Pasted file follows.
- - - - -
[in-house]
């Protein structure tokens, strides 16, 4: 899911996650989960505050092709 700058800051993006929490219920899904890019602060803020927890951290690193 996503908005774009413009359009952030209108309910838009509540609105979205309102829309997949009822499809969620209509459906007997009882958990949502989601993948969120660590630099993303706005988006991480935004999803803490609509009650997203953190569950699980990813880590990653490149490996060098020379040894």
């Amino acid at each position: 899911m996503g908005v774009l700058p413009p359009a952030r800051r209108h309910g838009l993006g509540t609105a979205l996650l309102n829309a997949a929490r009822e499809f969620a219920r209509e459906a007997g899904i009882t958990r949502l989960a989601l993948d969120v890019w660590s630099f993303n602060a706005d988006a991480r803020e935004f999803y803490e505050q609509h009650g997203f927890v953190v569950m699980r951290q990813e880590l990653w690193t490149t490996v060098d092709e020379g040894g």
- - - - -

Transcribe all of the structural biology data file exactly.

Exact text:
[in-house]
């Protein structure tokens, strides 16, 4: 899911996650989960505050092709 700058800051993006929490219920899904890019602060803020927890951290690193 996503908005774009413009359009952030209108309910838009509540609105979205309102829309997949009822499809969620209509459906007997009882958990949502989601993948969120660590630099993303706005988006991480935004999803803490609509009650997203953190569950699980990813880590990653490149490996060098020379040894």
């Amino acid at each position: 899911m996503g908005v774009l700058p413009p359009a952030r800051r209108h309910g838009l993006g509540t609105a979205l996650l309102n829309a997949a929490r009822e499809f969620a219920r209509e459906a007997g899904i009882t958990r949502l989960a989601l993948d969120v890019w660590s630099f993303n602060a706005d988006a991480r803020e935004f999803y803490e505050q609509h009650g997203f927890v953190v569950m699980r951290q990813e880590l990653w690193t490149t490996v060098d092709e020379g040894g």